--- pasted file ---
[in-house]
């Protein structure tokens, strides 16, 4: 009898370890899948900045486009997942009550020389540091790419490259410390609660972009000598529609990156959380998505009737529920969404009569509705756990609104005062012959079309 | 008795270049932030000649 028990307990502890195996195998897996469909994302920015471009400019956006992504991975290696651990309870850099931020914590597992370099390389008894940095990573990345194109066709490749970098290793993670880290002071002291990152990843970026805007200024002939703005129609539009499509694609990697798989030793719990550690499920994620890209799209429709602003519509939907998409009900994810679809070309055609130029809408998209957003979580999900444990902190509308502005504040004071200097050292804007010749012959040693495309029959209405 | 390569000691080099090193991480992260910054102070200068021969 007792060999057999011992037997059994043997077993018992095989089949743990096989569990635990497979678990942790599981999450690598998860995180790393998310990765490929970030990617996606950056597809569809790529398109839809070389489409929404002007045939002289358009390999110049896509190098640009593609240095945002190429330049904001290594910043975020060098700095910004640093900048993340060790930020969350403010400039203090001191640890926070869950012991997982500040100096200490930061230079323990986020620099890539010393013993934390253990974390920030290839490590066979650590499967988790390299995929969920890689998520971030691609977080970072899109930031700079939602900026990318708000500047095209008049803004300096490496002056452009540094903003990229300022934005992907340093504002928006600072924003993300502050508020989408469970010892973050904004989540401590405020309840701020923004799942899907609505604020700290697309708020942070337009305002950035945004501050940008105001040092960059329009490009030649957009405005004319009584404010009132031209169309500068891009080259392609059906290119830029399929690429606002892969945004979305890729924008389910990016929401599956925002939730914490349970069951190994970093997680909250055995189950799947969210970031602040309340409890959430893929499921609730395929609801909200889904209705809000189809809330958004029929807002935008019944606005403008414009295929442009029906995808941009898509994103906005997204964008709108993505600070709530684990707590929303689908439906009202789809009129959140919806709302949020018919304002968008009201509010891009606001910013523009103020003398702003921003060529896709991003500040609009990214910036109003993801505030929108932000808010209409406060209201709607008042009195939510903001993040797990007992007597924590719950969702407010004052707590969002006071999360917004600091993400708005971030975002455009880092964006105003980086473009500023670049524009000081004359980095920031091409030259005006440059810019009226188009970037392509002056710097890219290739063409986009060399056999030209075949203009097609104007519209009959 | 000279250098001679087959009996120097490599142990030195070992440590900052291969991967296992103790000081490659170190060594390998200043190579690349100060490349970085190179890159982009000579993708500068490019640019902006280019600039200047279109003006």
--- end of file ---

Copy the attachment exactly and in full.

[in-house]
């Protein structure tokens, strides 16, 4: 009898370890899948900045486009997942009550020389540091790419490259410390609660972009000598529609990156959380998505009737529920969404009569509705756990609104005062012959079309 | 008795270049932030000649 028990307990502890195996195998897996469909994302920015471009400019956006992504991975290696651990309870850099931020914590597992370099390389008894940095990573990345194109066709490749970098290793993670880290002071002291990152990843970026805007200024002939703005129609539009499509694609990697798989030793719990550690499920994620890209799209429709602003519509939907998409009900994810679809070309055609130029809408998209957003979580999900444990902190509308502005504040004071200097050292804007010749012959040693495309029959209405 | 390569000691080099090193991480992260910054102070200068021969 007792060999057999011992037997059994043997077993018992095989089949743990096989569990635990497979678990942790599981999450690598998860995180790393998310990765490929970030990617996606950056597809569809790529398109839809070389489409929404002007045939002289358009390999110049896509190098640009593609240095945002190429330049904001290594910043975020060098700095910004640093900048993340060790930020969350403010400039203090001191640890926070869950012991997982500040100096200490930061230079323990986020620099890539010393013993934390253990974390920030290839490590066979650590499967988790390299995929969920890689998520971030691609977080970072899109930031700079939602900026990318708000500047095209008049803004300096490496002056452009540094903003990229300022934005992907340093504002928006600072924003993300502050508020989408469970010892973050904004989540401590405020309840701020923004799942899907609505604020700290697309708020942070337009305002950035945004501050940008105001040092960059329009490009030649957009405005004319009584404010009132031209169309500068891009080259392609059906290119830029399929690429606002892969945004979305890729924008389910990016929401599956925002939730914490349970069951190994970093997680909250055995189950799947969210970031602040309340409890959430893929499921609730395929609801909200889904209705809000189809809330958004029929807002935008019944606005403008414009295929442009029906995808941009898509994103906005997204964008709108993505600070709530684990707590929303689908439906009202789809009129959140919806709302949020018919304002968008009201509010891009606001910013523009103020003398702003921003060529896709991003500040609009990214910036109003993801505030929108932000808010209409406060209201709607008042009195939510903001993040797990007992007597924590719950969702407010004052707590969002006071999360917004600091993400708005971030975002455009880092964006105003980086473009500023670049524009000081004359980095920031091409030259005006440059810019009226188009970037392509002056710097890219290739063409986009060399056999030209075949203009097609104007519209009959 | 000279250098001679087959009996120097490599142990030195070992440590900052291969991967296992103790000081490659170190060594390998200043190579690349100060490349970085190179890159982009000579993708500068490019640019902006280019600039200047279109003006």